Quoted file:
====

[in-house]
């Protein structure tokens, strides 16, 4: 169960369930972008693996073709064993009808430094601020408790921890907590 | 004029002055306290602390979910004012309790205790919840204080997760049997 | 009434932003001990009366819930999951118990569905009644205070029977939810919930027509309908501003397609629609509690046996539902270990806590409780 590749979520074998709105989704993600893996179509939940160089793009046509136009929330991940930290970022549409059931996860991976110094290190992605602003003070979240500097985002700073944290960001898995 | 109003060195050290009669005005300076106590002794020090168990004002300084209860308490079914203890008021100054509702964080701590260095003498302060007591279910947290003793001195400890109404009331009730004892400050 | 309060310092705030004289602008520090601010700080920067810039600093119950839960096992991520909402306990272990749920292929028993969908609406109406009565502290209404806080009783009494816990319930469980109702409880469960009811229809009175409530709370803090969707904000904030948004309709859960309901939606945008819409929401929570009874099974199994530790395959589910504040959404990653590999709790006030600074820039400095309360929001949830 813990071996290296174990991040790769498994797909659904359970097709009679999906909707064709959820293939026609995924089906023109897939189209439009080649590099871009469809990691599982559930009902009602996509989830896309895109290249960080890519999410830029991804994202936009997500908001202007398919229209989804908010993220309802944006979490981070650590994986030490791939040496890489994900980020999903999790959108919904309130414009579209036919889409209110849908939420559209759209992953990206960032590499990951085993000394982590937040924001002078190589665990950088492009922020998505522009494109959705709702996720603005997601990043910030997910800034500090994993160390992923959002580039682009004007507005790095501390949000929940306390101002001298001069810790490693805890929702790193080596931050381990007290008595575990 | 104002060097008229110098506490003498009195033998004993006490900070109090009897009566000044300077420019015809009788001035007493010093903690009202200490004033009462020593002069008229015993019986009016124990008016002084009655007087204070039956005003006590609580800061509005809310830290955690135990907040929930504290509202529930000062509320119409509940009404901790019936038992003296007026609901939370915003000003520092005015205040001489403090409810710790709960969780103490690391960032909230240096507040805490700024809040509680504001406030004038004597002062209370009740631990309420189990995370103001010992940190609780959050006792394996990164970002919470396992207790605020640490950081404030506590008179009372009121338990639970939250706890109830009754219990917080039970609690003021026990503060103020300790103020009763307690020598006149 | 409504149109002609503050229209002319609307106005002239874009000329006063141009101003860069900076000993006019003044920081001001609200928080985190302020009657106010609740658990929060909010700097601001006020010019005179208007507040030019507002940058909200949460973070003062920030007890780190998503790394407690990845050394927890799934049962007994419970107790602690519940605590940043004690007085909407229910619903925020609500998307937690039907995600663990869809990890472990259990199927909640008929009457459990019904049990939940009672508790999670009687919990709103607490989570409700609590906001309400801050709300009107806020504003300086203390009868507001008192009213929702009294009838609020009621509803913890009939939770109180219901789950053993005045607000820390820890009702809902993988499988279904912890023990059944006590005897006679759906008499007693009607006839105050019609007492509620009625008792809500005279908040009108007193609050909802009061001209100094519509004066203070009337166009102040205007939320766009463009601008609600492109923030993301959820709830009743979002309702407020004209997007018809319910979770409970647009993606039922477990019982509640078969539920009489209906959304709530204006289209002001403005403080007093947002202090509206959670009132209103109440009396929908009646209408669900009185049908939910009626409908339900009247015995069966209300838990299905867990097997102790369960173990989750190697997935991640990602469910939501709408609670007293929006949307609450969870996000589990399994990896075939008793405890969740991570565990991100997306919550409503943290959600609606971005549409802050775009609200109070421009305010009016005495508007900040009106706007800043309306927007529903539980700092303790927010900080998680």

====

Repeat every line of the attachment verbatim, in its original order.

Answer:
[in-house]
């Protein structure tokens, strides 16, 4: 169960369930972008693996073709064993009808430094601020408790921890907590 | 004029002055306290602390979910004012309790205790919840204080997760049997 | 009434932003001990009366819930999951118990569905009644205070029977939810919930027509309908501003397609629609509690046996539902270990806590409780 590749979520074998709105989704993600893996179509939940160089793009046509136009929330991940930290970022549409059931996860991976110094290190992605602003003070979240500097985002700073944290960001898995 | 109003060195050290009669005005300076106590002794020090168990004002300084209860308490079914203890008021100054509702964080701590260095003498302060007591279910947290003793001195400890109404009331009730004892400050 | 309060310092705030004289602008520090601010700080920067810039600093119950839960096992991520909402306990272990749920292929028993969908609406109406009565502290209404806080009783009494816990319930469980109702409880469960009811229809009175409530709370803090969707904000904030948004309709859960309901939606945008819409929401929570009874099974199994530790395959589910504040959404990653590999709790006030600074820039400095309360929001949830 813990071996290296174990991040790769498994797909659904359970097709009679999906909707064709959820293939026609995924089906023109897939189209439009080649590099871009469809990691599982559930009902009602996509989830896309895109290249960080890519999410830029991804994202936009997500908001202007398919229209989804908010993220309802944006979490981070650590994986030490791939040496890489994900980020999903999790959108919904309130414009579209036919889409209110849908939420559209759209992953990206960032590499990951085993000394982590937040924001002078190589665990950088492009922020998505522009494109959705709702996720603005997601990043910030997910800034500090994993160390992923959002580039682009004007507005790095501390949000929940306390101002001298001069810790490693805890929702790193080596931050381990007290008595575990 | 104002060097008229110098506490003498009195033998004993006490900070109090009897009566000044300077420019015809009788001035007493010093903690009202200490004033009462020593002069008229015993019986009016124990008016002084009655007087204070039956005003006590609580800061509005809310830290955690135990907040929930504290509202529930000062509320119409509940009404901790019936038992003296007026609901939370915003000003520092005015205040001489403090409810710790709960969780103490690391960032909230240096507040805490700024809040509680504001406030004038004597002062209370009740631990309420189990995370103001010992940190609780959050006792394996990164970002919470396992207790605020640490950081404030506590008179009372009121338990639970939250706890109830009754219990917080039970609690003021026990503060103020300790103020009763307690020598006149 | 409504149109002609503050229209002319609307106005002239874009000329006063141009101003860069900076000993006019003044920081001001609200928080985190302020009657106010609740658990929060909010700097601001006020010019005179208007507040030019507002940058909200949460973070003062920030007890780190998503790394407690990845050394927890799934049962007994419970107790602690519940605590940043004690007085909407229910619903925020609500998307937690039907995600663990869809990890472990259990199927909640008929009457459990019904049990939940009672508790999670009687919990709103607490989570409700609590906001309400801050709300009107806020504003300086203390009868507001008192009213929702009294009838609020009621509803913890009939939770109180219901789950053993005045607000820390820890009702809902993988499988279904912890023990059944006590005897006679759906008499007693009607006839105050019609007492509620009625008792809500005279908040009108007193609050909802009061001209100094519509004066203070009337166009102040205007939320766009463009601008609600492109923030993301959820709830009743979002309702407020004209997007018809319910979770409970647009993606039922477990019982509640078969539920009489209906959304709530204006289209002001403005403080007093947002202090509206959670009132209103109440009396929908009646209408669900009185049908939910009626409908339900009247015995069966209300838990299905867990097997102790369960173990989750190697997935991640990602469910939501709408609670007293929006949307609450969870996000589990399994990896075939008793405890969740991570565990991100997306919550409503943290959600609606971005549409802050775009609200109070421009305010009016005495508007900040009106706007800043309306927007529903539980700092303790927010900080998680």